Consumers tend to sit on cash when there's incentive to do so, and that sucks demand out of the economy. Instead we want cash spent and savings invested. A gentle rate of inflation can encourage that, without going so far as to really punish non-investing savers.
It’s also good for anyone in debt, so sit up a little bit straighter, Millennials. As long as the interest rate is fixed or capped, that debt gets worth less over time. I borrow that $100 today and pay it back next year… when it’s only got $98 worth of purchasing power in today’s terms, and ideally, I’m making a little bit more to compensate.
Is it any wonder why bankers generally hate it?
In fact, the war on inflation is one of the great distorting factors in our economic debate. Many politicians and economic experts warn unflaggingly against inflation as though it would be an unmitigated disaster, but what they actually mean to say is that too much inflation can be disastrous.
As with people who say debt will make us Greece, the people who argue that we’re bound for Weimar-style wheelbarrows of cash are engaging in meaningless hyperbole. Yet buried in the rhetoric is a good point: inflation can spiral and go too far fast.
And that’s what traditional economics teaches us should be happening right now. Over the long run, low interest rates should drive up inflation by triggering a wage/price spiral: easier cash will drive up hiring, which improves wages. As wages grow faster than the supply of goods businesses can charge more for the same product, which continues to generate cash flow and keeps the spiral going.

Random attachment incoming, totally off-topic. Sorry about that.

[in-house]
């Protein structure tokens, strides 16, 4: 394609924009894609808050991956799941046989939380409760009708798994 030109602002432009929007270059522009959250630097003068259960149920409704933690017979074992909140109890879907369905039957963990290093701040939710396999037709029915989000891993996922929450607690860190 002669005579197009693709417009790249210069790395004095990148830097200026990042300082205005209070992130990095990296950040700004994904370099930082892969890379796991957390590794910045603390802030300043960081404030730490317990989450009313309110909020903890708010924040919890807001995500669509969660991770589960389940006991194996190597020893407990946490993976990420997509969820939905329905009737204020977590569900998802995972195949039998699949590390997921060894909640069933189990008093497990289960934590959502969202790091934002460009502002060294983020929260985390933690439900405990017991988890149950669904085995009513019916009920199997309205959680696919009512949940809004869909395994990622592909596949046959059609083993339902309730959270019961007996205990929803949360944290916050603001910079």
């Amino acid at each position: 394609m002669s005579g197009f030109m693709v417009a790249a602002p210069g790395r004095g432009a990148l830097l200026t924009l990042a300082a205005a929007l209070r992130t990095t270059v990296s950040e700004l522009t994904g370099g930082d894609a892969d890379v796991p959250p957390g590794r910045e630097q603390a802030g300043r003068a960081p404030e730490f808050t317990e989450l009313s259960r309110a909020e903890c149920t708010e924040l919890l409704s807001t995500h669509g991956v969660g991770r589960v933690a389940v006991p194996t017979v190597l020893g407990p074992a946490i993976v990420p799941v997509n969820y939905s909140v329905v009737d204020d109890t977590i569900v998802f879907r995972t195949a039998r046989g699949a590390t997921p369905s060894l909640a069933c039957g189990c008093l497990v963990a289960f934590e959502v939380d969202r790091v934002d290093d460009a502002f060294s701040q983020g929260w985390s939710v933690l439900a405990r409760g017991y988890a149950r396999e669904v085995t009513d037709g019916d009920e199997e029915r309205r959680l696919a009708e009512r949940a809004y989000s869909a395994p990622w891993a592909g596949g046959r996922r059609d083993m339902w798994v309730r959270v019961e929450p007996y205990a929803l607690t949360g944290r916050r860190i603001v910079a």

It’s why the Federal lowers interest rates in the face of a recession and raises them again to slow the economy down.
But something’s missing from this calculation. Inflation is low -- and so are wages. Certain sectors of the economy have been doing well but as a whole American pay scales have flatlined, sucking the starter fuel out of the spiral.
In a nutshell, that’s the argument from the Fed’s critics. Not only, they argue, is there no current inflation to justify raising rates but little evidence that it’s coming.
To be sure, there are plenty of people defending this decision as well. Why?
The American economy is a big, slow boat, they argue. A little bit of inflation goes a long way; tip the balance just a little too far, and suddenly people find their retirement accounts losing a noticeable amount of money from year to year, and that would be just as bad.
Which is why the Fed chose to act, not in response to observable conditions but as a prophylactic to what might develop. It takes months for an interest rate change to show up in on-the-ground data, so raising interest rates once inflation hits 2% is essentially cranking the wheel after you’ve hit the iceberg.
Yellen is banking on the idea that there’s a big one somewhere up ahead in the mist, and the only thing worse than slowing down the economy is running into it. Her critics are arguing, in essence, that this is inflation paranoia run rampant at the potential cost of jobs and real wages.